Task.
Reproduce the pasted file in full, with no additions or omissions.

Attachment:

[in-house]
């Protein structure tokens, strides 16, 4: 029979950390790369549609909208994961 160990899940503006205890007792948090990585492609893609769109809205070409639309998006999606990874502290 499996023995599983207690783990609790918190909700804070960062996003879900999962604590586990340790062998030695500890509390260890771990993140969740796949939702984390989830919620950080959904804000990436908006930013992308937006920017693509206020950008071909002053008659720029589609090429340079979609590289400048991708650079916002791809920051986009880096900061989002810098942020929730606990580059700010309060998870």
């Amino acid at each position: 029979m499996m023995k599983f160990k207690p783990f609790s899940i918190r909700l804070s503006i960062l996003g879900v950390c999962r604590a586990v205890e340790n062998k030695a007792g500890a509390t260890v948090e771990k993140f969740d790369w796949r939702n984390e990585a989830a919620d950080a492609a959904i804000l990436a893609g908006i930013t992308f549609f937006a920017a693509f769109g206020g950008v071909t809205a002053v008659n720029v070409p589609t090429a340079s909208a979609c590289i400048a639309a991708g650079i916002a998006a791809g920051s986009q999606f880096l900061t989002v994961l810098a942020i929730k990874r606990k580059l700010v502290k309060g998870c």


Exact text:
[in-house]
């Protein structure tokens, strides 16, 4: 029979950390790369549609909208994961 160990899940503006205890007792948090990585492609893609769109809205070409639309998006999606990874502290 499996023995599983207690783990609790918190909700804070960062996003879900999962604590586990340790062998030695500890509390260890771990993140969740796949939702984390989830919620950080959904804000990436908006930013992308937006920017693509206020950008071909002053008659720029589609090429340079979609590289400048991708650079916002791809920051986009880096900061989002810098942020929730606990580059700010309060998870």
């Amino acid at each position: 029979m499996m023995k599983f160990k207690p783990f609790s899940i918190r909700l804070s503006i960062l996003g879900v950390c999962r604590a586990v205890e340790n062998k030695a007792g500890a509390t260890v948090e771990k993140f969740d790369w796949r939702n984390e990585a989830a919620d950080a492609a959904i804000l990436a893609g908006i930013t992308f549609f937006a920017a693509f769109g206020g950008v071909t809205a002053v008659n720029v070409p589609t090429a340079s909208a979609c590289i400048a639309a991708g650079i916002a998006a791809g920051s986009q999606f880096l900061t989002v994961l810098a942020i929730k990874r606990k580059l700010v502290k309060g998870c």